Step 2:  Find out what your students are interested in and then provide books on those subjects.  My kids loved reading DK Eyewitness books which have a lot of interesting pictures as well as text. You can find many interesting fiction or nonfiction books at various reading levels at your public library.

Step 3:  Broaden your students’ horizons by pairing fiction with nonfiction books.  So if your child is interested in dogs and reads at about a 3rd grade level, he could read “A Boy in the Doghouse” paired with the DK Eyewitness book, “Dogs.” At a 4th-5th grade level, a child might enjoy reading “Henry Huggins.”

At the high school level, look for nonfiction biographies to pair up with students’ history lessons.  Reading “A Long Way Gone” or “First They Killed My Father” will educate students about the difficulties faced by real people who have lived in war-torn countries. This kind of paired reading can lead to some very interesting discussions and a much broader view of the world we live in.

 

Sound Bytes Reading: Top Ten Blogs in 2013—Part 2

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6 – Diagnosing Children with Reading Problems

This blog post will begin to address the difficulties of struggling readers and how parents can begin to understand the problem and help their students.  Reading can break down at any of these points when students are not explicitly taught the sound patterns in English.  We will cover each step in the next few blog posts.  Part One in a Series of Fivehttp://bit.ly/10jioWR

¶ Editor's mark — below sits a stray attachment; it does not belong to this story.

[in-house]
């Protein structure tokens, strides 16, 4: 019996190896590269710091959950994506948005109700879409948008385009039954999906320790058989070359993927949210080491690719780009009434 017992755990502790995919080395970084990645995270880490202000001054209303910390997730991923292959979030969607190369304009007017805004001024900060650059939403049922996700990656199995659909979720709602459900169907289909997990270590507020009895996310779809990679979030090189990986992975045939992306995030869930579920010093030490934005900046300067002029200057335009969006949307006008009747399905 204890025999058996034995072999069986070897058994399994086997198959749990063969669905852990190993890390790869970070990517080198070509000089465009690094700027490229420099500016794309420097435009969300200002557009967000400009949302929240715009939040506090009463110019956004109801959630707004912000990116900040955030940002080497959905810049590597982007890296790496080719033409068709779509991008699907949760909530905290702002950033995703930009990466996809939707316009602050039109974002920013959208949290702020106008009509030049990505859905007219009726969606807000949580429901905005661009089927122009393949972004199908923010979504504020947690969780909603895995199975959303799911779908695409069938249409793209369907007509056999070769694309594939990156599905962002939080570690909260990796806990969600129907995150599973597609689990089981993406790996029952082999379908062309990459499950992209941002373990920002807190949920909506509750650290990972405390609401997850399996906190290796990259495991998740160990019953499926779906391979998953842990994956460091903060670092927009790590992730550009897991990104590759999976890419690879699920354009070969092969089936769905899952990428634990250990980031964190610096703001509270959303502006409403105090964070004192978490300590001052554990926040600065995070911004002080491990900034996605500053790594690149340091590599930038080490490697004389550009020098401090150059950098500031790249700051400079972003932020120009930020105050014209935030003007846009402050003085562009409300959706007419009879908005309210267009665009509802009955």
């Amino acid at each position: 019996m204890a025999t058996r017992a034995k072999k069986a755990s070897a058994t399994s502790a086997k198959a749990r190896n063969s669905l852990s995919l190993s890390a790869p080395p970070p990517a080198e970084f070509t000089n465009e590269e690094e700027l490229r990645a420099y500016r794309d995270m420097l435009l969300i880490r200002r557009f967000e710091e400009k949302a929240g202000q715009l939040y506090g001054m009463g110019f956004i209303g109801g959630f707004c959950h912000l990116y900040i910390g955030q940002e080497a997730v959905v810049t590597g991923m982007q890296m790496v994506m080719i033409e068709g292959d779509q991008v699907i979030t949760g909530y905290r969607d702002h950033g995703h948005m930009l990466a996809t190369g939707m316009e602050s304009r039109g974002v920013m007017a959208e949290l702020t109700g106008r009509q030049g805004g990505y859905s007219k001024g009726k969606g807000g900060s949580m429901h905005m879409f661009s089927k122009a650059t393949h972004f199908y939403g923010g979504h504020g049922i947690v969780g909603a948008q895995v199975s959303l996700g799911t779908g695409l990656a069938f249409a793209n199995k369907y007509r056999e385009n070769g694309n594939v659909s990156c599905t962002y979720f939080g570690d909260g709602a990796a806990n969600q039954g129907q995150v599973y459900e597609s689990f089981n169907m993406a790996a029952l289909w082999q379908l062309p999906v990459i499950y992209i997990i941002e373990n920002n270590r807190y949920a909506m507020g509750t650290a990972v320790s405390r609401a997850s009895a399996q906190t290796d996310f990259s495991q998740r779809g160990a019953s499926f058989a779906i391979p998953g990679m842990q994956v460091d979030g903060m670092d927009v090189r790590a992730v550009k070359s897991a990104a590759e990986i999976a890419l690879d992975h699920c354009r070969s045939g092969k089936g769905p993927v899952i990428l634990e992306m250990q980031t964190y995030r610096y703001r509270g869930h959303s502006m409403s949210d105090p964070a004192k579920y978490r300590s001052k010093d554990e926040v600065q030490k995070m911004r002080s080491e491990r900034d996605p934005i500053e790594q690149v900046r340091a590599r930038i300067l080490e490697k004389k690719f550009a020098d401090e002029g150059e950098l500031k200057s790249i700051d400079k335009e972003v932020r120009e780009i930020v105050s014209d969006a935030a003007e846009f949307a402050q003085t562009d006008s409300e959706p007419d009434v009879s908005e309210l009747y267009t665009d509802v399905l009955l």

7 – Preparing Young Children to Learn

What makes children ready to learn? What can parents do to help prepare their children to learn?

Whether your children will be attending school or are homeschooled, they need to be prepared to learn.  Being prepared to learn involves many things.  This includes developing self control, learning to pay attention, managing your time so you can get assignments done, and a willingness to co-operate with others and take turns.  Educational leaders have labeled these things as “soft skills.” Read more here: http://bit.ly/14t04Li

8 – Preparing to Learn—Teach Children How to Clean Up

Children appreciate cleanliness and a sense of order in their lives—but they don’t usually know how to achieve it. It is our job to teach our children how to clean up after they play and how to keep their things organized so they will be prepared to learn when they begin school. Read more:  http://bit.ly/15dX8Pm